IDEAS home Printed from
MyIDEAS: Log in (now much improved!) to save this article

Estimation of Capital Beta and Cost of Capital: A Focus on Japanese Property-liability Insurance Companies and Lines of Business

Listed author(s):
  • Shirasu Yoko

    (Aoyama Gakuin University, Japan)

  • Komoribayashi Katsuya

    (Waseda University, Japan)

  • Moridaira Soichiro

    (Waseda University, Japan)

Registered author(s):

    In this paper we estimate the equity beta and cost of capital of Japanese property liability insurance companies. For this, we obtain the overall equity beta and cost of capital for each company and then estimate the equity beta and cost of capital by the business lines. To obtain a companys overall equity beta, we use the one-factor capital asset pricing model (CAPM) and the three-factor Fama-French (FF) model. To estimate each business lines equity beta, we use the full-information industry beta (FIB) methodology. Econometric analysis reveals that the CAPM and FF models are well suited to estimating Japanese property-liability insurance companies the equity beta and cost of capital. Furthermore, by using the FIB methodology, we find that each the equity beta of each business line is different.

    If you experience problems downloading a file, check if you have the proper application to view it first. In case of further problems read the IDEAS help page. Note that these files are not on the IDEAS site. Please be patient as the files may be large.

    File URL:
    Download Restriction: For access to full text, subscription to the journal or payment for the individual article is required.

    As the access to this document is restricted, you may want to look for a different version under "Related research" (further below) or search for a different version of it.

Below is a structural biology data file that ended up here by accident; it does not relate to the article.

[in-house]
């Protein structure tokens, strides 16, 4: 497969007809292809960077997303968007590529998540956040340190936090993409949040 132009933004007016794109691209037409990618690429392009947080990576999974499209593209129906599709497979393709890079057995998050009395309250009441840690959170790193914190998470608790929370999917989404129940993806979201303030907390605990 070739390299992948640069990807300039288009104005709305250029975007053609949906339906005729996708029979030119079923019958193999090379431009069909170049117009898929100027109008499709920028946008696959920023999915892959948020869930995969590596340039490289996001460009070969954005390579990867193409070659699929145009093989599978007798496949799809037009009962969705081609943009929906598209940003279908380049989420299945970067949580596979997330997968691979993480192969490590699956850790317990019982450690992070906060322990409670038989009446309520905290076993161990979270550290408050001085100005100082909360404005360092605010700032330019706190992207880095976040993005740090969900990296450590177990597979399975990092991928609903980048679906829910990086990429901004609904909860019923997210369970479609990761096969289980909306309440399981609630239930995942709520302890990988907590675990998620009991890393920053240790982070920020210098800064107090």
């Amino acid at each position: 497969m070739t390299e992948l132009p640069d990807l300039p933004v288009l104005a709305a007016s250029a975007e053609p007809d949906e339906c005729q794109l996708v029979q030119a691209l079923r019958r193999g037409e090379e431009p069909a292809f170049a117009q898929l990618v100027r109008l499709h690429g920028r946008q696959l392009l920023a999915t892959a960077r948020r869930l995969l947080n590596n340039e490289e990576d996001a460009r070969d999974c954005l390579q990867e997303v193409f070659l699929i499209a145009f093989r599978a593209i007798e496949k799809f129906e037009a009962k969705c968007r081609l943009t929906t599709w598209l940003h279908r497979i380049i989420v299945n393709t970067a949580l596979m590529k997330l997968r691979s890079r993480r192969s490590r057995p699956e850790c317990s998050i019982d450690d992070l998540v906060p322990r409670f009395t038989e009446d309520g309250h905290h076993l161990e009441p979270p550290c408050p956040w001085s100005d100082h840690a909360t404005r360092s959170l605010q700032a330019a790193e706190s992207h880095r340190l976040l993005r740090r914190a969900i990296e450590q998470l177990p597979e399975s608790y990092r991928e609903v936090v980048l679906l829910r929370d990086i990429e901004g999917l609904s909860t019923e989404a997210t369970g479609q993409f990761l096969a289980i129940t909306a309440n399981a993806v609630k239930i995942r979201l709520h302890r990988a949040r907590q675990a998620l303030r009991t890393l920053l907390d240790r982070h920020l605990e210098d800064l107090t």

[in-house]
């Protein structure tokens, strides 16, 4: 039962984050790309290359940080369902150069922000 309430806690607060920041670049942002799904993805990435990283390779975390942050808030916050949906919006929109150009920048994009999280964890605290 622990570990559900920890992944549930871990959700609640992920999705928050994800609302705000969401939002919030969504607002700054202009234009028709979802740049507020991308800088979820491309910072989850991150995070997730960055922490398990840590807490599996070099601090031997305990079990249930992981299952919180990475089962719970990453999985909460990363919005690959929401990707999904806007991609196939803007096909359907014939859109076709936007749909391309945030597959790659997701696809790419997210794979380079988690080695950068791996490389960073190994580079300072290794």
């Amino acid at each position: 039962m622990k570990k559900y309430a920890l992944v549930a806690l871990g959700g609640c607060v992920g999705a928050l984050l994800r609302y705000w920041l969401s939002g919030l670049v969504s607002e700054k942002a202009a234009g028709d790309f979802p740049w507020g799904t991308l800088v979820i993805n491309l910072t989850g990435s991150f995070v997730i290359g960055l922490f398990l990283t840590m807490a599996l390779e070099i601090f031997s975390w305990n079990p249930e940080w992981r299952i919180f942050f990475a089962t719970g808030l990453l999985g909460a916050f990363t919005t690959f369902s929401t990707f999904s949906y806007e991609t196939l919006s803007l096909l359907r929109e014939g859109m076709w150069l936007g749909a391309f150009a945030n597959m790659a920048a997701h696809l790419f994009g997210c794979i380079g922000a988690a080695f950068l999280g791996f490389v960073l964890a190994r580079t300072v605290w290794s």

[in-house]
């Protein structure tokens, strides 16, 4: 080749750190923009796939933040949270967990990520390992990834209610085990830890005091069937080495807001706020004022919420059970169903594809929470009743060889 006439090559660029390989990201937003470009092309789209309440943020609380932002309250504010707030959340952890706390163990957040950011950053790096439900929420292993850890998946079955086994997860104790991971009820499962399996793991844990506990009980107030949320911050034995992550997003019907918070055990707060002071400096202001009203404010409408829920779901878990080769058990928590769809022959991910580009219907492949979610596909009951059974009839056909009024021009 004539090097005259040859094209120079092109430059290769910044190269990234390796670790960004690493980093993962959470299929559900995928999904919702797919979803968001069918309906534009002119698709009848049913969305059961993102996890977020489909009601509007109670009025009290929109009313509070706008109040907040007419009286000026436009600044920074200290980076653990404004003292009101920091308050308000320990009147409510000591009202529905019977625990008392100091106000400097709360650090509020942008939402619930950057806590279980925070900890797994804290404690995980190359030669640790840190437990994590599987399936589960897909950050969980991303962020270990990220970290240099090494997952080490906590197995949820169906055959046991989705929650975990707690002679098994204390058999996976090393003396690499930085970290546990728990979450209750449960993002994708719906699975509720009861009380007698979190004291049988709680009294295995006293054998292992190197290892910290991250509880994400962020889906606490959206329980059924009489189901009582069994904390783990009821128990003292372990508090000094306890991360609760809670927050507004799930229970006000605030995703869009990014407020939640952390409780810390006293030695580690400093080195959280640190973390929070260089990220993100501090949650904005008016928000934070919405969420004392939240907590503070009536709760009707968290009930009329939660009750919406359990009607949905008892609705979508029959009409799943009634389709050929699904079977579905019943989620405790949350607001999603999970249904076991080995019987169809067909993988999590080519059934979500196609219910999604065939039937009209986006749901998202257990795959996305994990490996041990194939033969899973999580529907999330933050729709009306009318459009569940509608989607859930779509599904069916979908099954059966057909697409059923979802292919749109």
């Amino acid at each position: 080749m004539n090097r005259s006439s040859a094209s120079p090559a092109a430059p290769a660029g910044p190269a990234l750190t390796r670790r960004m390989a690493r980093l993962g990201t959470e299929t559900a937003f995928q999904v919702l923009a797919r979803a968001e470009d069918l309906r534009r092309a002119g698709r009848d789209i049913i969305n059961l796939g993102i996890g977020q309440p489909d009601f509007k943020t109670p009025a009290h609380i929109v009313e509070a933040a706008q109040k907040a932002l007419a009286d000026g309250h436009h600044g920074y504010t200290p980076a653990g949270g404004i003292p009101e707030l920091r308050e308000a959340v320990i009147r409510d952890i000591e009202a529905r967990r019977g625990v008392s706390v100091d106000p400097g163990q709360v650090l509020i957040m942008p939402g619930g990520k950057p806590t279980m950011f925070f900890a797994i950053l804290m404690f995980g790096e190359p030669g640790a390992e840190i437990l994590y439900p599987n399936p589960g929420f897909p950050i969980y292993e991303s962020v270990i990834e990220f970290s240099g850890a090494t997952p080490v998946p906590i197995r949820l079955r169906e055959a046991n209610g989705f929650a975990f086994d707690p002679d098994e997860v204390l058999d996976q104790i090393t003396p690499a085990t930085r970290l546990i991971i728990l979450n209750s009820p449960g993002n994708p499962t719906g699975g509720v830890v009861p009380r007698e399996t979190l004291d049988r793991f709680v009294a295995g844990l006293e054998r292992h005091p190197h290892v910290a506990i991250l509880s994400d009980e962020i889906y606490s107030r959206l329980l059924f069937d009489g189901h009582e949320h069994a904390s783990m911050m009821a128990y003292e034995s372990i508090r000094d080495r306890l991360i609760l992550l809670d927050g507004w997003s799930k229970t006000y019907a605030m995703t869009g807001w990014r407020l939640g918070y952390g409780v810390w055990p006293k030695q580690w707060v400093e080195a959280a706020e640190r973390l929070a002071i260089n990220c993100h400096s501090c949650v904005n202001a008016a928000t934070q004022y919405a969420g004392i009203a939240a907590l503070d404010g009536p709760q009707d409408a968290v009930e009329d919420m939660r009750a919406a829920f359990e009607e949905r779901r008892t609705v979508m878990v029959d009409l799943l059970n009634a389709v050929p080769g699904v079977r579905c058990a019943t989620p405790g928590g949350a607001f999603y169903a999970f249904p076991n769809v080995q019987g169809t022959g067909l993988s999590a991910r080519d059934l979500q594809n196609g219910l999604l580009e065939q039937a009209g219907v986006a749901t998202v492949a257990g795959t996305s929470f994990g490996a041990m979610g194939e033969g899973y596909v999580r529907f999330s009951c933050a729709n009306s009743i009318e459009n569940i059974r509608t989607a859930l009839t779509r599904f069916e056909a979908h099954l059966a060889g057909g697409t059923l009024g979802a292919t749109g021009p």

Article provided by De Gruyter in its journal Asia-Pacific Journal of Risk and Insurance.

    Volume (Year): 3 (2009)
    Issue (Month): 2 (April)
    Pages: 1-18

    in new window

    Handle: RePEc:bpj:apjrin:v:3:y:2009:i:2:n:5
    Contact details of provider: Web page:

    Order Information: Web:

    References listed on IDEAS
    Please report citation or reference errors to , or , if you are the registered author of the cited work, log in to your RePEc Author Service profile, click on "citations" and make appropriate adjustments.:

    in new window

    1. Michael C. Ehrhardt & Yatin N. Bhagwat, 1991. "A Full-information Approach for Estimating Divisional Betas," Financial Management, Financial Management Association, vol. 20(2), Summer.
    2. Stewart C. Myers, 1972. "The Application of Finance Theory to Public Utility Rate Cases," Bell Journal of Economics, The RAND Corporation, vol. 3(1), pages 58-97, Spring.
    Full references (including those not matched with items on IDEAS)

    This item is not listed on Wikipedia, on a reading list or among the top items on IDEAS.

    When requesting a correction, please mention this item's handle: RePEc:bpj:apjrin:v:3:y:2009:i:2:n:5. See general information about how to correct material in RePEc.

    For technical questions regarding this item, or to correct its authors, title, abstract, bibliographic or download information, contact: (Peter Golla)

    If you have authored this item and are not yet registered with RePEc, we encourage you to do it here. This allows to link your profile to this item. It also allows you to accept potential citations to this item that we are uncertain about.

    If references are entirely missing, you can add them using this form.

    If the full references list an item that is present in RePEc, but the system did not link to it, you can help with this form.

    If you know of missing items citing this one, you can help us creating those links by adding the relevant references in the same way as above, for each refering item. If you are a registered author of this item, you may also want to check the "citations" tab in your profile, as there may be some citations waiting for confirmation.

    Please note that corrections may take a couple of weeks to filter through the various RePEc services.

    This information is provided to you by IDEAS at the Research Division of the Federal Reserve Bank of St. Louis using RePEc data.